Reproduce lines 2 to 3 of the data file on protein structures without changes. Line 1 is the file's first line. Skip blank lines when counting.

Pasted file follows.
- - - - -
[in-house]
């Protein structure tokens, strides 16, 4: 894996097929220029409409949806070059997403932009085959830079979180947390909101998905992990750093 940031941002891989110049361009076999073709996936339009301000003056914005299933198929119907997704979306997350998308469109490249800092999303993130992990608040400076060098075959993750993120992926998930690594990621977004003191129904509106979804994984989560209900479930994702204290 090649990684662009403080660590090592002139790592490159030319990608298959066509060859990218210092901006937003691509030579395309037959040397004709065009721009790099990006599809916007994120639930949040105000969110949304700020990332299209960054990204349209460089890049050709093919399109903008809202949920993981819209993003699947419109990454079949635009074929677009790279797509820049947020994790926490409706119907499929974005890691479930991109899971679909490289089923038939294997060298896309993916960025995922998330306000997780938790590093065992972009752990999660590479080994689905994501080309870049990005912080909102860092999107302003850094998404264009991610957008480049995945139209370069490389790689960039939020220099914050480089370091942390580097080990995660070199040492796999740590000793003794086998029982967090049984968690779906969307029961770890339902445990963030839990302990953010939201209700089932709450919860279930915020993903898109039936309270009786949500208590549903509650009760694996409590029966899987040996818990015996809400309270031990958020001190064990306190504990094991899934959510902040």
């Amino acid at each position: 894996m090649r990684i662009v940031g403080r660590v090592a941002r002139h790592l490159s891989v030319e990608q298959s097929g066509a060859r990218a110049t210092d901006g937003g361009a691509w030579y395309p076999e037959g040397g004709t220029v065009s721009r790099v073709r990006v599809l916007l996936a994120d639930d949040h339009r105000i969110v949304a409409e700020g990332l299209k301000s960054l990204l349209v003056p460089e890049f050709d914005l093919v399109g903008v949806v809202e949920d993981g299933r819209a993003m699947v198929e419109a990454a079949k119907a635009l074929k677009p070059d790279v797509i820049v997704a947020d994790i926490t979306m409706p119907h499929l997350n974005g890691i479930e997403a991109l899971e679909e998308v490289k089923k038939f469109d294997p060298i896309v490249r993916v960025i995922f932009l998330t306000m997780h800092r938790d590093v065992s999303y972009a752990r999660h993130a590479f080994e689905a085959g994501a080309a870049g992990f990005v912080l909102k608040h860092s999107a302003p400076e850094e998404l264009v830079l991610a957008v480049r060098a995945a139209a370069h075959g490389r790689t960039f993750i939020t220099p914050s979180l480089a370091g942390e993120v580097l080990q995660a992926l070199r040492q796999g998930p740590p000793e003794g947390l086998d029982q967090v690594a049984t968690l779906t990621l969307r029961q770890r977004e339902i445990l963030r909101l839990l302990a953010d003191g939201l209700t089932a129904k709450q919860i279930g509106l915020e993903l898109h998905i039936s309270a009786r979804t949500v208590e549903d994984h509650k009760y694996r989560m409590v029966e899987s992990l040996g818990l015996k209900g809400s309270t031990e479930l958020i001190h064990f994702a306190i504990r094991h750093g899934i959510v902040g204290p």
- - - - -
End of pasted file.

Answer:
């Protein structure tokens, strides 16, 4: 894996097929220029409409949806070059997403932009085959830079979180947390909101998905992990750093 940031941002891989110049361009076999073709996936339009301000003056914005299933198929119907997704979306997350998308469109490249800092999303993130992990608040400076060098075959993750993120992926998930690594990621977004003191129904509106979804994984989560209900479930994702204290 090649990684662009403080660590090592002139790592490159030319990608298959066509060859990218210092901006937003691509030579395309037959040397004709065009721009790099990006599809916007994120639930949040105000969110949304700020990332299209960054990204349209460089890049050709093919399109903008809202949920993981819209993003699947419109990454079949635009074929677009790279797509820049947020994790926490409706119907499929974005890691479930991109899971679909490289089923038939294997060298896309993916960025995922998330306000997780938790590093065992972009752990999660590479080994689905994501080309870049990005912080909102860092999107302003850094998404264009991610957008480049995945139209370069490389790689960039939020220099914050480089370091942390580097080990995660070199040492796999740590000793003794086998029982967090049984968690779906969307029961770890339902445990963030839990302990953010939201209700089932709450919860279930915020993903898109039936309270009786949500208590549903509650009760694996409590029966899987040996818990015996809400309270031990958020001190064990306190504990094991899934959510902040």
């Amino acid at each position: 894996m090649r990684i662009v940031g403080r660590v090592a941002r002139h790592l490159s891989v030319e990608q298959s097929g066509a060859r990218a110049t210092d901006g937003g361009a691509w030579y395309p076999e037959g040397g004709t220029v065009s721009r790099v073709r990006v599809l916007l996936a994120d639930d949040h339009r105000i969110v949304a409409e700020g990332l299209k301000s960054l990204l349209v003056p460089e890049f050709d914005l093919v399109g903008v949806v809202e949920d993981g299933r819209a993003m699947v198929e419109a990454a079949k119907a635009l074929k677009p070059d790279v797509i820049v997704a947020d994790i926490t979306m409706p119907h499929l997350n974005g890691i479930e997403a991109l899971e679909e998308v490289k089923k038939f469109d294997p060298i896309v490249r993916v960025i995922f932009l998330t306000m997780h800092r938790d590093v065992s999303y972009a752990r999660h993130a590479f080994e689905a085959g994501a080309a870049g992990f990005v912080l909102k608040h860092s999107a302003p400076e850094e998404l264009v830079l991610a957008v480049r060098a995945a139209a370069h075959g490389r790689t960039f993750i939020t220099p914050s979180l480089a370091g942390e993120v580097l080990q995660a992926l070199r040492q796999g998930p740590p000793e003794g947390l086998d029982q967090v690594a049984t968690l779906t990621l969307r029961q770890r977004e339902i445990l963030r909101l839990l302990a953010d003191g939201l209700t089932a129904k709450q919860i279930g509106l915020e993903l898109h998905i039936s309270a009786r979804t949500v208590e549903d994984h509650k009760y694996r989560m409590v029966e899987s992990l040996g818990l015996k209900g809400s309270t031990e479930l958020i001190h064990f994702a306190i504990r094991h750093g899934i959510v902040g204290p």